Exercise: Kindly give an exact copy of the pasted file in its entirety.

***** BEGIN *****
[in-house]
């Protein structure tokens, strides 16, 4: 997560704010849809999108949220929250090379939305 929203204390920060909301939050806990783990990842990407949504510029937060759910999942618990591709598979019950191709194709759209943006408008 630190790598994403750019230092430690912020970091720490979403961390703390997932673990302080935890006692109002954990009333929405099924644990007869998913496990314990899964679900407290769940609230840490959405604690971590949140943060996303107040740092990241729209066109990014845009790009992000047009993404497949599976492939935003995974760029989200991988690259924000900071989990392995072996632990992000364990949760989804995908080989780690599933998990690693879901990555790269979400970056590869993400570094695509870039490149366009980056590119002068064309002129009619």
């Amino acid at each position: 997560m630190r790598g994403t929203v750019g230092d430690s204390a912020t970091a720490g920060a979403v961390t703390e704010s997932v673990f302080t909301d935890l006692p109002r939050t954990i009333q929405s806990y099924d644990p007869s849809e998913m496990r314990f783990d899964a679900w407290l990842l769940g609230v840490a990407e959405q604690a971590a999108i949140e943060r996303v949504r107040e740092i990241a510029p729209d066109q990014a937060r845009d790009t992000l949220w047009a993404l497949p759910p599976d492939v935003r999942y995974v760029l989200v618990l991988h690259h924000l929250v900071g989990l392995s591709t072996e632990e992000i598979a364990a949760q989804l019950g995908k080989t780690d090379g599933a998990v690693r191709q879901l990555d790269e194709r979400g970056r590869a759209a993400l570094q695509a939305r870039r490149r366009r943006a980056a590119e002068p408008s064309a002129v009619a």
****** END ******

[in-house]
């Protein structure tokens, strides 16, 4: 997560704010849809999108949220929250090379939305 929203204390920060909301939050806990783990990842990407949504510029937060759910999942618990591709598979019950191709194709759209943006408008 630190790598994403750019230092430690912020970091720490979403961390703390997932673990302080935890006692109002954990009333929405099924644990007869998913496990314990899964679900407290769940609230840490959405604690971590949140943060996303107040740092990241729209066109990014845009790009992000047009993404497949599976492939935003995974760029989200991988690259924000900071989990392995072996632990992000364990949760989804995908080989780690599933998990690693879901990555790269979400970056590869993400570094695509870039490149366009980056590119002068064309002129009619």
């Amino acid at each position: 997560m630190r790598g994403t929203v750019g230092d430690s204390a912020t970091a720490g920060a979403v961390t703390e704010s997932v673990f302080t909301d935890l006692p109002r939050t954990i009333q929405s806990y099924d644990p007869s849809e998913m496990r314990f783990d899964a679900w407290l990842l769940g609230v840490a990407e959405q604690a971590a999108i949140e943060r996303v949504r107040e740092i990241a510029p729209d066109q990014a937060r845009d790009t992000l949220w047009a993404l497949p759910p599976d492939v935003r999942y995974v760029l989200v618990l991988h690259h924000l929250v900071g989990l392995s591709t072996e632990e992000i598979a364990a949760q989804l019950g995908k080989t780690d090379g599933a998990v690693r191709q879901l990555d790269e194709r979400g970056r590869a759209a993400l570094q695509a939305r870039r490149r366009r943006a980056a590119e002068p408008s064309a002129v009619a």